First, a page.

Intracytoplasmic Sperm Injection
In 1992, a revolutionary new reproductive technique was developed that would allow men who suffered from significant fertility problems to have biological children. This breakthrough was intracytoplasmic sperm injection (ICSI).
What’s So Great About It?
Previous to ICSI, the only options to couples where the male partner had a low sperm count, a complete absence of sperm in his semen, a damaged or even absent vas deferens, an irreversible vasectomy or a host of other problems was to adopt, use a sperm donor or deal with the possibility of never having children. Understandably, many couples did not care for these limited options.
Using micromanipulation technology, ICSI allows fertility specialists to fertilize an egg using just one sperm. While it is preferred to use sperm from a semen sample, specialists can retrieve sperm from the testicles if it is necessary.
Once sperm has been collected, the specialist will draw a single sperm into a needle and inject it directly into an egg that has been collected from the female partner through the usual retrieval methods.
This process bypasses the conventional IVF methods of fertilization, thereby ensuring that fertilization has taken place. The fertilized eggs are then left to culture for a few days before being transferred back to the woman’s uterus. ICSI is always used alongside IVF.
Who is Suited to ICSI?
Couples that are infertile due to any of the following reasons may want to consider using ISCI with their IVF treatment.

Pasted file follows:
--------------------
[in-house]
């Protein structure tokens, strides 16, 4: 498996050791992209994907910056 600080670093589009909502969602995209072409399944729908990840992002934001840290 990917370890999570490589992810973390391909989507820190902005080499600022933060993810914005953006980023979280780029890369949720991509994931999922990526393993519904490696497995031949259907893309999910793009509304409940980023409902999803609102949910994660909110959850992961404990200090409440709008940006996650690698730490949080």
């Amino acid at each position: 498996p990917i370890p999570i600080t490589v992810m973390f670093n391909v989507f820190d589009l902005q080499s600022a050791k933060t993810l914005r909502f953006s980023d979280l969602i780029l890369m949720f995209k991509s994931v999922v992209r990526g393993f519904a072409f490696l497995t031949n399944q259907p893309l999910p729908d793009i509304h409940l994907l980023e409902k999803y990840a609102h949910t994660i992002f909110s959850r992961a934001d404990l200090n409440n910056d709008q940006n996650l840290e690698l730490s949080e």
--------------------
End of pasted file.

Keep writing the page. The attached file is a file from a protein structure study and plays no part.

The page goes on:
- Low sperm count
- Poor sperm motility
- Abnormally high amount of morphologically atypical sperm
- Experienced fertilization failure for unknown reasons in a previous IVF cycle
- Lack of any sperm in ejaculate due to CAVD, failed vasectomy reversal, failure to produce sperm, or an obstruction in the epididymus due to past inflammation
- Retrograde ejaculation
- Immunological factors
Additionally, men who have been diagnosed with testicular cancer may choose to freeze a semen sample before undergoing treatment as this can later be used in ICSI.
Success with ICSI
While the fertilization rates with ICSI remains pretty high at between 60% and 70% depending on the quality of sperm used, pregnancy rates remain about the same as they do with IVF.
Approximately 20% to 25% of couples undergoing ICSI and IVF will have a live birth. However, one concern among many experts is how healthy this procedure is for the resulting children.
Because ICSI is used mainly in men with extremely poor sperm quality, the fact that it allows an egg to be fertilized with any sperm, rather than the strongest, has caused concern that congenital defects may be passed on at a greater rate.
Additionally, it is a relatively new procedure and the long term effects in children conceived through ICSI have yet to be properly analyzed. However, so far no studies have shown that children conceived with ICSI do have any increase in congenital defects.
If there is a known risk of genetic diseases or disorders in your family, though, you may want to consider using PGD.
Moreover, because ICSI is used alongside IVF, couples undergoing this treatment do have an increased risk of ectopic pregnancy as well as multiple births.